Supporting young children and families at risk: an evidence-based review of free early education and family support for disadvantaged families

Research output: Chapter in Book/Report/Conference proceedingConference Contribution (Conference Proceeding)


George Osborn, UK Chancellor of the Exchequer pledged to invest an extra £380m a year by 2014/15 to expand the childcare places for disadvantaged two-year-olds from 130,000 to 260,000. This comprises funding for early education and family support provisions. As he stated:
I can tell the House today that we can double the number of children who will receive this free nursery care. Forty per cent of two-year-olds, 260,000 children, from the most disadvantaged families, will get this support in their early years [.....] Education, early years learning; that is how you change the life chances of our least well off and genuinely lift children out of poverty (Mahadevan, 2011).
Findings from a research study (Watson et al., 2011) in one local authority will be used to illustrate our critique of this policy. The project aimed to understand family experiences of the 2-year old provision and to explore more successful forms of family support from parent’s perspectives. Data was gathered in 10 children’s centres through semi-structured interviews with parents and practitioners. This paper focuses on the findings with parents and addresses issues raised in respect of their engagement in organised family support provisions aimed at supporting their child, through improved parenting practices.
Parents’ revealed overwhelming support for the early education component of the provision as it allowed them space to deal with challenging circumstances in their life or to manage day to day tasks. They reported substantial gains for their child, such as improved speech and socialisation. Barriers to their engagement focused on their personal circumstances and dispositions, e.g. a lack of confidence; or the inability to manage competing demands on their time from other children, partners and other aspects of home life.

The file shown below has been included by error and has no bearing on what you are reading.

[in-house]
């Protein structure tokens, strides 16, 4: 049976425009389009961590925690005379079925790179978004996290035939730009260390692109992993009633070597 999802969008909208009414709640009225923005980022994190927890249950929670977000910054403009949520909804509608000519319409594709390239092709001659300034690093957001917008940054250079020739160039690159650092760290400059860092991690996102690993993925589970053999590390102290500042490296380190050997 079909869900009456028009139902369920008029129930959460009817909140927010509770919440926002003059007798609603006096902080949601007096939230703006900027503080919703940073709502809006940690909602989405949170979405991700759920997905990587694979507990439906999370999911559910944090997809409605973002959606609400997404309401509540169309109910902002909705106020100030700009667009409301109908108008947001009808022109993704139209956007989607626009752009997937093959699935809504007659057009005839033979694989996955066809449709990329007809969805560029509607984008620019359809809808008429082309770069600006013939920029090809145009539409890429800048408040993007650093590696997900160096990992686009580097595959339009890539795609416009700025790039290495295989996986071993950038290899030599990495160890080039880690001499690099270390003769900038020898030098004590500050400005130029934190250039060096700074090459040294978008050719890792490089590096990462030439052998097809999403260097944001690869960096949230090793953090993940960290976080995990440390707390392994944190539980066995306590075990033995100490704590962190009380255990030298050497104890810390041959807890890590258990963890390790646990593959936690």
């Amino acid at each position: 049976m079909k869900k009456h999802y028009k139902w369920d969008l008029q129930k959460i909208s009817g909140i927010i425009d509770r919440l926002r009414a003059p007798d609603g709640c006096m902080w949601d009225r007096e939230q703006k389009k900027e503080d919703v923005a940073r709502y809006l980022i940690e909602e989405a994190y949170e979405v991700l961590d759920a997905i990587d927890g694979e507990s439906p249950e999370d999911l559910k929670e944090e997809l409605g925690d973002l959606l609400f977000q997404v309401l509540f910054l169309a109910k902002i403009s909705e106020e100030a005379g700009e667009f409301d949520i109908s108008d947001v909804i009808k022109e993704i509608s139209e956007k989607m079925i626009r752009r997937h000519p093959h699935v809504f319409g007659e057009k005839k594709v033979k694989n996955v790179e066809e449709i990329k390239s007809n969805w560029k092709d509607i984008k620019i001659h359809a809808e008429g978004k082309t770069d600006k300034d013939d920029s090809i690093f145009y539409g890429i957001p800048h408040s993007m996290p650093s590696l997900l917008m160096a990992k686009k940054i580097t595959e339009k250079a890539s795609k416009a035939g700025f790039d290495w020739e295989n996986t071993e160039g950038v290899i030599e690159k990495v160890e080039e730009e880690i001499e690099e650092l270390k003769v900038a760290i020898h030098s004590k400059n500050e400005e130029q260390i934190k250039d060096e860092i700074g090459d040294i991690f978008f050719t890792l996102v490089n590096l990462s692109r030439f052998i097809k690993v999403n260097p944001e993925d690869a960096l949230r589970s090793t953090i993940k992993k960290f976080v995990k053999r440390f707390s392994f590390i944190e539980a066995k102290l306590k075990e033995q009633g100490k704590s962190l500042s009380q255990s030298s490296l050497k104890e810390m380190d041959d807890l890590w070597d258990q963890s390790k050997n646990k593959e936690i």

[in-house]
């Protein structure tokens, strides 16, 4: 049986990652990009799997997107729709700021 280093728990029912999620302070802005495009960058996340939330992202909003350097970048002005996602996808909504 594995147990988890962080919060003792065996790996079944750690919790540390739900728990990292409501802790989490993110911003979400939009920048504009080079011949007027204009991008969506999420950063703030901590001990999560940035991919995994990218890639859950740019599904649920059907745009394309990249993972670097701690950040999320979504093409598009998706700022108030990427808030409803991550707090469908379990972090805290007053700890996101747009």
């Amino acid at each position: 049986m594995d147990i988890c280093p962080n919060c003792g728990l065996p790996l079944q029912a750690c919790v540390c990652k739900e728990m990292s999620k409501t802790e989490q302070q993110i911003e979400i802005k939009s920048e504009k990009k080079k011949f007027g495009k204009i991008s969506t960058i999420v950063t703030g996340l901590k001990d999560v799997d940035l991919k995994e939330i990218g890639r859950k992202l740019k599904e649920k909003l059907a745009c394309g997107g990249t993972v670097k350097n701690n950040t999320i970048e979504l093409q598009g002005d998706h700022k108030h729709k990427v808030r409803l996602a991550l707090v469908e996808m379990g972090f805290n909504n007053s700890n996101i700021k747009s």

The paper concludes with a consideration of Government drivers in respect of funding for 2-year olds. The extent to which claims grounded in poverty alleviation, child welfare and social mobility are founded in research will be considered. How these claims are represented in particular policy discourses about families and child welfare will be critiqued.
Original languageEnglish
Title of host publicationProceedings of the International Conference on Social Work and Social Development
Publication statusUnpublished - 2012
EventInternational Conference on Social Work and Social Development - Stockholm, Sweden
Duration: 8 Jul 201212 Jul 2012


ConferenceInternational Conference on Social Work and Social Development


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